Over the River and through the Woods
My father's Uncle Tony lived with his entire extended family in Bensonhurst, a still-Italian neighborhood in Brooklyn. I remember being a kid down in the cigarette-smoke-filled basement, where all the cousins sat around eating canoli and catching up on family scandals. As each child grew up and married, the family, which was in the construction business, would build another small house at a haphazard angle on Uncle Tony's property. Though our side of the family only saw them for Christmas and wakes, we were always welcomed unconditionally because we met that all-important criterion: we were family.
This week my mom and I went to see Over the River and through the Woods, a new play about an Italian-American family by Joe DiPietro, the author of I Love You, You're Perfect, Now Change. It is the story of 29 year old Nick Cristano, whose announcement that he wants to move to Seattle is tantamount to a declaration of war. To his grandparents, who have already lost Nick's sister and parents to distant cities, Nick's desire to move for professional advancement makes no sense. Why would he, they wonder, want to leave his family? Nick's grandfathers are immigrants who worked long hours at back-breaking work in order to support their families. His grandmothers raised their children and expressed affection through the food they lovingly prepared. Nick's grandparents' entire reason for being alive was to create a home for their families, and to give to their children and grandchildren all the opportunities that they had had to forego. During the course of the play, they learn, to their sorrow, that they have succeeded in this attempt to elevate their family's prospects; they have raised Nick's expectations so high that he is no longer truly one of them; he needs to move on.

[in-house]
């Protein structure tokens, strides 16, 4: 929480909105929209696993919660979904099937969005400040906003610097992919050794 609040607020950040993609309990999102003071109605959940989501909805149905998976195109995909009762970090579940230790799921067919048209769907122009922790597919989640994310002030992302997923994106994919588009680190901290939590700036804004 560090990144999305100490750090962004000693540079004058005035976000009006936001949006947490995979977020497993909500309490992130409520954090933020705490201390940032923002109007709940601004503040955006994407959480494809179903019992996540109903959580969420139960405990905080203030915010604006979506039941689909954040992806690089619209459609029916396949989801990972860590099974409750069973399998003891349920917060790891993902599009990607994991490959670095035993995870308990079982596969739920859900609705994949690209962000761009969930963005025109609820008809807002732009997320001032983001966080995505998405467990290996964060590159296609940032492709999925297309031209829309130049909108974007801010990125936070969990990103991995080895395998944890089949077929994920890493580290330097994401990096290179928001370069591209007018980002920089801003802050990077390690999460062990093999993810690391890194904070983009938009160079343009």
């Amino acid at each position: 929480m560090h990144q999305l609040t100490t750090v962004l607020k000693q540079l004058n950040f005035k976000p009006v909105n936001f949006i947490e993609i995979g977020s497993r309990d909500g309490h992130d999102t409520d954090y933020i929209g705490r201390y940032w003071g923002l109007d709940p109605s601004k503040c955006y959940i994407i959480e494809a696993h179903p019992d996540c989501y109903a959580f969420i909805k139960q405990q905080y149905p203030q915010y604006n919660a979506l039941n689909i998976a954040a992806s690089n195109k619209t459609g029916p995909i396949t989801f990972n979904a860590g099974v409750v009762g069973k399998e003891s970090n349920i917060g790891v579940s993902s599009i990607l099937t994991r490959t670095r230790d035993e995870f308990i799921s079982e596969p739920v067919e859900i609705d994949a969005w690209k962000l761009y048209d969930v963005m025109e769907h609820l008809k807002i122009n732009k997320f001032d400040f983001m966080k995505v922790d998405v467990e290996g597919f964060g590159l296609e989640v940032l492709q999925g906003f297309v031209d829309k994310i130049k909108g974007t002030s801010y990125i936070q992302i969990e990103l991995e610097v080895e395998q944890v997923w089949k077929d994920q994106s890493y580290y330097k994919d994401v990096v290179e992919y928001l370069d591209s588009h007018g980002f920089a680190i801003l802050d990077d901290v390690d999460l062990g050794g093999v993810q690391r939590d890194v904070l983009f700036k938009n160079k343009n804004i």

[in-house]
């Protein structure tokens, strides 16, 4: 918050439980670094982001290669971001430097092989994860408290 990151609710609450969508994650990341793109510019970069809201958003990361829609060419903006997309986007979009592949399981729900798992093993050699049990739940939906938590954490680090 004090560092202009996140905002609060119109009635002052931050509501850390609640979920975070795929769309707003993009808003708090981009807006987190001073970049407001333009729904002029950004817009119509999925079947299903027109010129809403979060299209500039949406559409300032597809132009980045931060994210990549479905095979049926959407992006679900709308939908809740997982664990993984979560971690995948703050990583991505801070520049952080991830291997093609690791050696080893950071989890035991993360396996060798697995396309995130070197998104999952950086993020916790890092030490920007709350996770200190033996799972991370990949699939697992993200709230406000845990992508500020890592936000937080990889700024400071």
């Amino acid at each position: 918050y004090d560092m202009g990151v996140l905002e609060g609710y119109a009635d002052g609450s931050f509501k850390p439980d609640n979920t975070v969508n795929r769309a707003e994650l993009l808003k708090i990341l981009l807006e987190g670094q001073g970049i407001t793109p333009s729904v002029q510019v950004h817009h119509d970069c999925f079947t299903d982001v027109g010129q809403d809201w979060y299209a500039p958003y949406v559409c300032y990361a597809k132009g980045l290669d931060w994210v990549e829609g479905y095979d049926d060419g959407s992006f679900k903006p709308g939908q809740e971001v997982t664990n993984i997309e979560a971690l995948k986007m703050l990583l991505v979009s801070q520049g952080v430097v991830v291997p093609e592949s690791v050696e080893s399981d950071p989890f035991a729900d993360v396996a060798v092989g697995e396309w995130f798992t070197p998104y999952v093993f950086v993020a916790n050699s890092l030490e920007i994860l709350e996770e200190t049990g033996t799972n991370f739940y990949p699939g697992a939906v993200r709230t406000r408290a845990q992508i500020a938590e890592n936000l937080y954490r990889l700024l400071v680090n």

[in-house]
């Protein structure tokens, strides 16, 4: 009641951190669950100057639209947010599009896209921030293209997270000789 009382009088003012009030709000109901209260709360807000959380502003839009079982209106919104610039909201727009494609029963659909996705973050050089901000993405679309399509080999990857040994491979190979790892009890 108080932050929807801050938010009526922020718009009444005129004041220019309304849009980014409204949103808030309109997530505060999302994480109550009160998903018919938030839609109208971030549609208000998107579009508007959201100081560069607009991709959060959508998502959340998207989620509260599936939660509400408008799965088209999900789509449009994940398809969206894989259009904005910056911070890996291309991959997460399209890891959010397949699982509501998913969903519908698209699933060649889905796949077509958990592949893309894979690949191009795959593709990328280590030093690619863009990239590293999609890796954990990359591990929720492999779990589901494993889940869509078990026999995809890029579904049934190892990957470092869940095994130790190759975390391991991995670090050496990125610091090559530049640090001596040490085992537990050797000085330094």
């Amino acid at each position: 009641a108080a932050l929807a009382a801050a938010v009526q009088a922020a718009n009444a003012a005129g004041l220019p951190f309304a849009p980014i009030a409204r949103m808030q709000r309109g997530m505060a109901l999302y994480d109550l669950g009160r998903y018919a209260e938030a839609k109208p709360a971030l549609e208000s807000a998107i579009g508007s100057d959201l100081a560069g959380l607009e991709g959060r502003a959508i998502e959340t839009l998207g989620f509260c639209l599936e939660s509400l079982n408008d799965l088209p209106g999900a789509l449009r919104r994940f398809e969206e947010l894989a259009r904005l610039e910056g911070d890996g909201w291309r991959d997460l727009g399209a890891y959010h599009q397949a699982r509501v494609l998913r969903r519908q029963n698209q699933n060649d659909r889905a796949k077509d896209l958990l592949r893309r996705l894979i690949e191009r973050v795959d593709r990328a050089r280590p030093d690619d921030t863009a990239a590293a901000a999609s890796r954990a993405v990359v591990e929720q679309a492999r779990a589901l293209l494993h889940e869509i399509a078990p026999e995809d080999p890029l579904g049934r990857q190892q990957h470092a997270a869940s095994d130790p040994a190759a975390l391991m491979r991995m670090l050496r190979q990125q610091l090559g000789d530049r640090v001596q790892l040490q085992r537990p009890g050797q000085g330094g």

The themes of the play are universal. You don't have to be Italian to wonder what we owe the people who love us, or to ask to what degree we, in the modern day, should arrange our lives to be close to our families. For the grandparents in this play, the answers are obvious. Family is the center, the heart of life. But how many of us live our lives this way today? My siblings are scattered across the globe, from Manhattan to Virginia to Germany. We email each other often, but this is hardly a substitute for weekly family meals. Even Uncle Tony's kids finally moved away.
In addition to grappling with existential questions, the play is extremely funny. The audience was cracking up throughout. In one especially funny scene, Nick tries to play Trivial Pursuit ("that game we don't understand") with his grandparents. Nick's grandparents are perfectly satisfied with vague or inaccurate answers to the game questions. It was a familiar situation taken to a hilarious extreme. However, I found most effective the play's more touching scenes. I had tears in my eyes as Nick's grandfather Frank told about why he had come to America; very moving, too, was Nick's grandmother Aida's description of the things which have given her life meaning. By the end, there wasn't a dry eye in the house.